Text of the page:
QUEER VOICES

Imagine Dragons' Dan Reynolds Is On A Musical Mission To Save LGBTQ Lives

The 2018 LoveLoud Festival is part of Reynolds' ongoing pledge to speak out against anti-LGBTQ intolerance.

Imagine Dragons frontman Dan Reynolds knows his outspoken commitment to LGBTQ rights is a subject of debate among his worldwide fans, and he’s perfectly OK with that. 

“There’s not a day that goes by that I don’t get an email from someone who is angry with me and tells me they’re not going to let their kid listen to Imagine Dragons anymore,” the 31-year-old Nevada native told HuffPost. “I’ve seen comments in articles, too, where people say, ‘This privileged, white, heterosexual man is trying to be a part of a cause for reasons other than…’ It just is what it is. I believe so much in the cause that it’s all just noise to me.” 

For the second year in a row, Reynolds has organized the LoveLoud Festival Powered by AT&T, a day-long Utah music festival benefiting LGBTQ advocacy groups and organizations. Last year’s event figured prominently in the 2018 HBO documentary “Believer,” which explored Reynolds’ efforts to reconcile his LGBTQ advocacy work with his Mormon upbringing. 

This year’s LoveLoud Festival, scheduled for Saturday at Salt Lake City’s Rice-Eccles Stadium, is even more ambitious. It aims to raise $1 million for LGBTQ organizations and will feature performances by Imagine Dragons, Neon Trees’ Tyler Glenn and Tegan Quin of Tegan and Sara, among others. Olympic freeskier Gus Kenworthy, singer-dancer Julianne Hough and Apple CEO Tim Cook are among the notables slated to appear. 

In between preparations for the festival, Quin and Reynolds spoke to HuffPost about their plans for this year’s event, their commitment to LGBTQ causes and why they feel music can be the most political art form.  

Congrats on year two of the LoveLoud Festival! What are you most looking forward to this year?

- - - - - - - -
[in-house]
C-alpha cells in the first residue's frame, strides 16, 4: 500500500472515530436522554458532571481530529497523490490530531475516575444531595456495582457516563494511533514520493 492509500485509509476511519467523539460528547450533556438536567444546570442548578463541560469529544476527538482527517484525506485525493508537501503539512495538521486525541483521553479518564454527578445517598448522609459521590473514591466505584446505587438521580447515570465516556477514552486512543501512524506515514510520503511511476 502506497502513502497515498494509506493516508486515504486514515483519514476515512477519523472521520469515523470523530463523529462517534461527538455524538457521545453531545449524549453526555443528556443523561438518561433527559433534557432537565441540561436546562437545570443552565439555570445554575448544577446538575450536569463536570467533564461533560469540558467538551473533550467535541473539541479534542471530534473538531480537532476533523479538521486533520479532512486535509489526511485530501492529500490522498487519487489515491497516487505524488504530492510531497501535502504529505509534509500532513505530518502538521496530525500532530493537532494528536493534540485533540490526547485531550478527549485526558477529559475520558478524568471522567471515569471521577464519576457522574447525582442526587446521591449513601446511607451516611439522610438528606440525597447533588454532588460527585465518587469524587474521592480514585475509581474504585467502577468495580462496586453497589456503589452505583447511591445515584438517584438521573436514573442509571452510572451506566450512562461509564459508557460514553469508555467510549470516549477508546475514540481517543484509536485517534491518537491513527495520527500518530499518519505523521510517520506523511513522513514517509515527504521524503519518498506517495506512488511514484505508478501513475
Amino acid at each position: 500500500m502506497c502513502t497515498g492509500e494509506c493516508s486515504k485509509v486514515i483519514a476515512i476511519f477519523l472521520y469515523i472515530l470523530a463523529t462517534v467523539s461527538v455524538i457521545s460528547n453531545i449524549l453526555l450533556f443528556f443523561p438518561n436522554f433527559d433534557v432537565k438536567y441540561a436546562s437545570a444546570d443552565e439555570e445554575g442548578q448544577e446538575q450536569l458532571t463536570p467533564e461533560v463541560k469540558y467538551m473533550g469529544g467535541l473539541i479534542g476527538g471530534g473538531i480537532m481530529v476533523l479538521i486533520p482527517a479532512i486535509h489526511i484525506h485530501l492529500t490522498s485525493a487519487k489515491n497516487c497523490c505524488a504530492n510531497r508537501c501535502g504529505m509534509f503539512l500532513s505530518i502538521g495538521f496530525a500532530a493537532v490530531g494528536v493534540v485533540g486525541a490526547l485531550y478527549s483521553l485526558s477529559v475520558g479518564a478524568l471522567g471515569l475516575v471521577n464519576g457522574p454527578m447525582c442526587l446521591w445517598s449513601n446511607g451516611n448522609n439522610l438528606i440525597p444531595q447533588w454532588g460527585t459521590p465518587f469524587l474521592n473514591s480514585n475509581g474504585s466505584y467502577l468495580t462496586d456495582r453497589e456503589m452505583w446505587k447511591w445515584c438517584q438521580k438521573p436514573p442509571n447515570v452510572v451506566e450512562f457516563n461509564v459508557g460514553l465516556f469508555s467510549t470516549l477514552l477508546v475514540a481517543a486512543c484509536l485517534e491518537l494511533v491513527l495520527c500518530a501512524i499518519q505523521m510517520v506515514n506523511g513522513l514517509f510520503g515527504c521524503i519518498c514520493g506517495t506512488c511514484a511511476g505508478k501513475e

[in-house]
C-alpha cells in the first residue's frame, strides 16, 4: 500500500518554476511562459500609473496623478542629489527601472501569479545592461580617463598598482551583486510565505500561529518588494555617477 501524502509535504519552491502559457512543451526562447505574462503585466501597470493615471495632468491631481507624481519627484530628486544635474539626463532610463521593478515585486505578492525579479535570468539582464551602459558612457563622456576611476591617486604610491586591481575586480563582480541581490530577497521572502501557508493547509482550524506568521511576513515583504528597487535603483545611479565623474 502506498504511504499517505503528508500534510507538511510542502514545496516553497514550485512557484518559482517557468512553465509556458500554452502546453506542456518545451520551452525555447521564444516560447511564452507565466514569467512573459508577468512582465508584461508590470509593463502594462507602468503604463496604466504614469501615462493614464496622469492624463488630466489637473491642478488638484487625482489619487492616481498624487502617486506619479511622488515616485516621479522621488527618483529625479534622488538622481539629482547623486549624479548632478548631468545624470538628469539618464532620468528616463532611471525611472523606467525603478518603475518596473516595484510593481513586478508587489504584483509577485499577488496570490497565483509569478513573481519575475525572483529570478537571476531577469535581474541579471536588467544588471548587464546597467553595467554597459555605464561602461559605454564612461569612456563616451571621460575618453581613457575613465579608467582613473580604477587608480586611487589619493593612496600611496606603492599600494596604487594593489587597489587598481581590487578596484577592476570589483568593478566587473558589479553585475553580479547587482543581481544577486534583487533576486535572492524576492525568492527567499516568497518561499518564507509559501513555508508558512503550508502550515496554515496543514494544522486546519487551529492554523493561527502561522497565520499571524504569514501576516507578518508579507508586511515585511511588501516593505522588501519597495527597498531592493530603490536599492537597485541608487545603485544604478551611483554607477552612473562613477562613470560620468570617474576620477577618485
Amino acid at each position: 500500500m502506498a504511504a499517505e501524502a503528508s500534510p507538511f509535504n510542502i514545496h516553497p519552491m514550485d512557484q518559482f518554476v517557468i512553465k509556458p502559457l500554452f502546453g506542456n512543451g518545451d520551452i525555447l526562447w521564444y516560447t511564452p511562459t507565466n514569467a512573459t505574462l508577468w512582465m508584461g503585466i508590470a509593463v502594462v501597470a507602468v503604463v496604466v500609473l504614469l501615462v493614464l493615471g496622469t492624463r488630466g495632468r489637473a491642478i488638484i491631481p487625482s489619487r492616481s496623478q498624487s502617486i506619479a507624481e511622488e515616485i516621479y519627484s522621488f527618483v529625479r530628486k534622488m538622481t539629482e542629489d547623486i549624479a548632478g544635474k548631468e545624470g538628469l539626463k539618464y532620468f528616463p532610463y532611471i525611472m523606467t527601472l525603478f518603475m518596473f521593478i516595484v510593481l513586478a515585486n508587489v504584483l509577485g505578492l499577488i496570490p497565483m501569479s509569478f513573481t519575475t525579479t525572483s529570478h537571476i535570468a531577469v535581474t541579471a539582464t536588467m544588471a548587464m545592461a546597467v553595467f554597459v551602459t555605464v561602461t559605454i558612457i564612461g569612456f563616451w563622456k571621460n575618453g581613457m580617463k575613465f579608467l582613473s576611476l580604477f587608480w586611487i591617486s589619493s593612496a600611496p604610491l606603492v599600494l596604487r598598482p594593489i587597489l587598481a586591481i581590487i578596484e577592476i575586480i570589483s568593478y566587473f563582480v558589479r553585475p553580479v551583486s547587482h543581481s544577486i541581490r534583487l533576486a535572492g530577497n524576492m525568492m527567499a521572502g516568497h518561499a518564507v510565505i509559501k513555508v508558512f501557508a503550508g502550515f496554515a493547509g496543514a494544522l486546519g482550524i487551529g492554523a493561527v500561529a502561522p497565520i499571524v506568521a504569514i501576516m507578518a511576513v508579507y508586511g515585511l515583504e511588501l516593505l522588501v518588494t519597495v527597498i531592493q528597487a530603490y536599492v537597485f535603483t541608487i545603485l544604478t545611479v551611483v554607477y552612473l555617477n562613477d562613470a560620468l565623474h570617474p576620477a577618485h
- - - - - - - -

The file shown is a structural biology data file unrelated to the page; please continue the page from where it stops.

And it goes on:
Dan Reynolds: It feels like Christmas is coming up or something! The last LoveLoud was the best day of my life, really. I know that sounds so corny, but the amount of love, emotion and magic that was in the air was just so indescribable. I can’t emphasize enough how incredible it was to look out and see so many families that were having a real moment of coming together. That’s a beautiful thing to witness with 20,000 people, and this year it’s even bigger than that. I’m looking forward to seeing the transgender kid standing next to their uncle, who has never supported them, with their arms around each other. That’s just magical to witness.

Tegan Quin: I wasn’t there last year, but watching the documentary about it, I was so moved. It really inspired me to get involved. It’s such a positive thing, especially in this day and age when the news is full of so much negativity, strife, conflict and disagreement. Imagine being in a sea of people who are all coming together because they want to experience something positive! It could possibly be the best day ever.

"I can’t emphasize enough how incredible it was to look out and see so many families that were having a real moment of
"I can’t emphasize enough how incredible it was to look out and see so many families that were having a real moment of coming together," Dan Reynolds said of the 2017 LoveLoud Festival. 

Given the mission of the show, have you received pushback from critics?

Reynolds: Absolutely. Any time you’re trying to bring people together on two sides of an issue, I think you’re going to have people who are suspicious or have [mixed] feelings about it, and that’s OK. 

Quin: The first conversation I had with Dan, he was so eloquent on this topic. Dan is in a place of privilege, and it’s unfortunate that too often, people who have a platform, access and opportunity don’t get involved. I think the fact that Dan is so invested in this is just a testament to how truly serious he is about the cause.